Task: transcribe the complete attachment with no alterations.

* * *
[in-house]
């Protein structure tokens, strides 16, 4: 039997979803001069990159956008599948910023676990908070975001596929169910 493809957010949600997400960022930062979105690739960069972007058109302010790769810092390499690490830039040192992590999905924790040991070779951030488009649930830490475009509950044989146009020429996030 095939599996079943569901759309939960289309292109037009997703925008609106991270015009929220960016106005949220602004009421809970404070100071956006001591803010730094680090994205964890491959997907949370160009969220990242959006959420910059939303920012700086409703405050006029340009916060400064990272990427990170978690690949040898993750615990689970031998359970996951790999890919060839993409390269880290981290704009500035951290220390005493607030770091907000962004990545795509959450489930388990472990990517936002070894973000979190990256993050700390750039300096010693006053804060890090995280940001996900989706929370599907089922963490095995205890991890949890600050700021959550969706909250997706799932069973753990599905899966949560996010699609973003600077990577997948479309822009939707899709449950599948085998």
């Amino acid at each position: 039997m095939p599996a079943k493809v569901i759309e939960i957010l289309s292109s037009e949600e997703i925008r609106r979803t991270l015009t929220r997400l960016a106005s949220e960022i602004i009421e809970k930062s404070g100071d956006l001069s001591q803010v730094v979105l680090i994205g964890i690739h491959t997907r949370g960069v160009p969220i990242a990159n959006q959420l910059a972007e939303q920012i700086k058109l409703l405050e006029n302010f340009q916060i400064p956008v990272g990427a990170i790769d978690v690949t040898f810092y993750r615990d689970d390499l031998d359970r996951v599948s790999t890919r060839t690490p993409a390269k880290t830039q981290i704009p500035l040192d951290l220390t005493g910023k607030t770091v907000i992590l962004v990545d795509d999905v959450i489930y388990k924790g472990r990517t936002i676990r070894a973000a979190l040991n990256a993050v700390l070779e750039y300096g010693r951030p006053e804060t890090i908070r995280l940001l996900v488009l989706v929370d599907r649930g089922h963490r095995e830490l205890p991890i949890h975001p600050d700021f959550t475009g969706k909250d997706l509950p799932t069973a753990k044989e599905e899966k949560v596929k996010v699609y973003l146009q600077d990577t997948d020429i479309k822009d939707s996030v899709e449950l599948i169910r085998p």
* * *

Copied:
[in-house]
């Protein structure tokens, strides 16, 4: 039997979803001069990159956008599948910023676990908070975001596929169910 493809957010949600997400960022930062979105690739960069972007058109302010790769810092390499690490830039040192992590999905924790040991070779951030488009649930830490475009509950044989146009020429996030 095939599996079943569901759309939960289309292109037009997703925008609106991270015009929220960016106005949220602004009421809970404070100071956006001591803010730094680090994205964890491959997907949370160009969220990242959006959420910059939303920012700086409703405050006029340009916060400064990272990427990170978690690949040898993750615990689970031998359970996951790999890919060839993409390269880290981290704009500035951290220390005493607030770091907000962004990545795509959450489930388990472990990517936002070894973000979190990256993050700390750039300096010693006053804060890090995280940001996900989706929370599907089922963490095995205890991890949890600050700021959550969706909250997706799932069973753990599905899966949560996010699609973003600077990577997948479309822009939707899709449950599948085998």
């Amino acid at each position: 039997m095939p599996a079943k493809v569901i759309e939960i957010l289309s292109s037009e949600e997703i925008r609106r979803t991270l015009t929220r997400l960016a106005s949220e960022i602004i009421e809970k930062s404070g100071d956006l001069s001591q803010v730094v979105l680090i994205g964890i690739h491959t997907r949370g960069v160009p969220i990242a990159n959006q959420l910059a972007e939303q920012i700086k058109l409703l405050e006029n302010f340009q916060i400064p956008v990272g990427a990170i790769d978690v690949t040898f810092y993750r615990d689970d390499l031998d359970r996951v599948s790999t890919r060839t690490p993409a390269k880290t830039q981290i704009p500035l040192d951290l220390t005493g910023k607030t770091v907000i992590l962004v990545d795509d999905v959450i489930y388990k924790g472990r990517t936002i676990r070894a973000a979190l040991n990256a993050v700390l070779e750039y300096g010693r951030p006053e804060t890090i908070r995280l940001l996900v488009l989706v929370d599907r649930g089922h963490r095995e830490l205890p991890i949890h975001p600050d700021f959550t475009g969706k909250d997706l509950p799932t069973a753990k044989e599905e899966k949560v596929k996010v699609y973003l146009q600077d990577t997948d020429i479309k822009d939707s996030v899709e449950l599948i169910r085998p």